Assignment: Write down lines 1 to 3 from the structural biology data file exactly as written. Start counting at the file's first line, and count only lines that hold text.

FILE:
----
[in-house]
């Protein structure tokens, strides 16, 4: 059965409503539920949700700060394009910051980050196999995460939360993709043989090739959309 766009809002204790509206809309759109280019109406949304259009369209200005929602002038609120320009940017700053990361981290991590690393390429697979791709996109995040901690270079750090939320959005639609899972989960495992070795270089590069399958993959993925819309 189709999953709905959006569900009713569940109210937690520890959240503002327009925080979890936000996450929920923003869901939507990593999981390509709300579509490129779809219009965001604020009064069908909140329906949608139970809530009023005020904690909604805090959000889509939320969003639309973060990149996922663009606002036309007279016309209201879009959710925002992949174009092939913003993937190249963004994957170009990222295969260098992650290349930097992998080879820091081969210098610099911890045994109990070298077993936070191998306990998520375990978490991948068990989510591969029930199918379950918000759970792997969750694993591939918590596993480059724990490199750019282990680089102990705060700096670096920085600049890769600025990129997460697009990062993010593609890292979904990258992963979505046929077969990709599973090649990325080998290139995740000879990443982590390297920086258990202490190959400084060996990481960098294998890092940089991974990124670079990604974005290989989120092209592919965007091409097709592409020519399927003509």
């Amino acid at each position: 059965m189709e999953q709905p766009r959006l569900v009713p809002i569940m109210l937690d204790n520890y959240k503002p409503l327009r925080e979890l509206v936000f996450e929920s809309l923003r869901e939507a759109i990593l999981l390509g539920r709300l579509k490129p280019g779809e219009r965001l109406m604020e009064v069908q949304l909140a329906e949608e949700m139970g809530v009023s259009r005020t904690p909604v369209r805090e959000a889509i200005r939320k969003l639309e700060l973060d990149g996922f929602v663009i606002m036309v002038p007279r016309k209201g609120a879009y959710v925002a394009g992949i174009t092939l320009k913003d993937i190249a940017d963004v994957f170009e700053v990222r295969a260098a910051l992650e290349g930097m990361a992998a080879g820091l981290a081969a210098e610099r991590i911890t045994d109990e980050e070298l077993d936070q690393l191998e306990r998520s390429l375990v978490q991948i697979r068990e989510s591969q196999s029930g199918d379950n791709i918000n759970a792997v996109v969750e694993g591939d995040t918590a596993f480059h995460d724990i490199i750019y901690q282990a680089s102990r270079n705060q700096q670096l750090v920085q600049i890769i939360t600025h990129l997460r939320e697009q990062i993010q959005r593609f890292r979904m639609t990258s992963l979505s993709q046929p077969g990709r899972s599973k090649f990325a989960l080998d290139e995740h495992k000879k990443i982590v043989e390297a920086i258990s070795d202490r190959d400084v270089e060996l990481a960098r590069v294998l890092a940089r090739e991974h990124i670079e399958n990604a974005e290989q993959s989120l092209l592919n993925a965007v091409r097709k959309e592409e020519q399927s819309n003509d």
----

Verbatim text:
[in-house]
């Protein structure tokens, strides 16, 4: 059965409503539920949700700060394009910051980050196999995460939360993709043989090739959309 766009809002204790509206809309759109280019109406949304259009369209200005929602002038609120320009940017700053990361981290991590690393390429697979791709996109995040901690270079750090939320959005639609899972989960495992070795270089590069399958993959993925819309 189709999953709905959006569900009713569940109210937690520890959240503002327009925080979890936000996450929920923003869901939507990593999981390509709300579509490129779809219009965001604020009064069908909140329906949608139970809530009023005020904690909604805090959000889509939320969003639309973060990149996922663009606002036309007279016309209201879009959710925002992949174009092939913003993937190249963004994957170009990222295969260098992650290349930097992998080879820091081969210098610099911890045994109990070298077993936070191998306990998520375990978490991948068990989510591969029930199918379950918000759970792997969750694993591939918590596993480059724990490199750019282990680089102990705060700096670096920085600049890769600025990129997460697009990062993010593609890292979904990258992963979505046929077969990709599973090649990325080998290139995740000879990443982590390297920086258990202490190959400084060996990481960098294998890092940089991974990124670079990604974005290989989120092209592919965007091409097709592409020519399927003509």
């Amino acid at each position: 059965m189709e999953q709905p766009r959006l569900v009713p809002i569940m109210l937690d204790n520890y959240k503002p409503l327009r925080e979890l509206v936000f996450e929920s809309l923003r869901e939507a759109i990593l999981l390509g539920r709300l579509k490129p280019g779809e219009r965001l109406m604020e009064v069908q949304l909140a329906e949608e949700m139970g809530v009023s259009r005020t904690p909604v369209r805090e959000a889509i200005r939320k969003l639309e700060l973060d990149g996922f929602v663009i606002m036309v002038p007279r016309k209201g609120a879009y959710v925002a394009g992949i174009t092939l320009k913003d993937i190249a940017d963004v994957f170009e700053v990222r295969a260098a910051l992650e290349g930097m990361a992998a080879g820091l981290a081969a210098e610099r991590i911890t045994d109990e980050e070298l077993d936070q690393l191998e306990r998520s390429l375990v978490q991948i697979r068990e989510s591969q196999s029930g199918d379950n791709i918000n759970a792997v996109v969750e694993g591939d995040t918590a596993f480059h995460d724990i490199i750019y901690q282990a680089s102990r270079n705060q700096q670096l750090v920085q600049i890769i939360t600025h990129l997460r939320e697009q990062i993010q959005r593609f890292r979904m639609t990258s992963l979505s993709q046929p077969g990709r899972s599973k090649f990325a989960l080998d290139e995740h495992k000879k990443i982590v043989e390297a920086i258990s070795d202490r190959d400084v270089e060996l990481a960098r590069v294998l890092a940089r090739e991974h990124i670079e399958n990604a974005e290989q993959s989120l092209l592919n993925a965007v091409r097709k959309e592409e020519q399927s819309n003509d």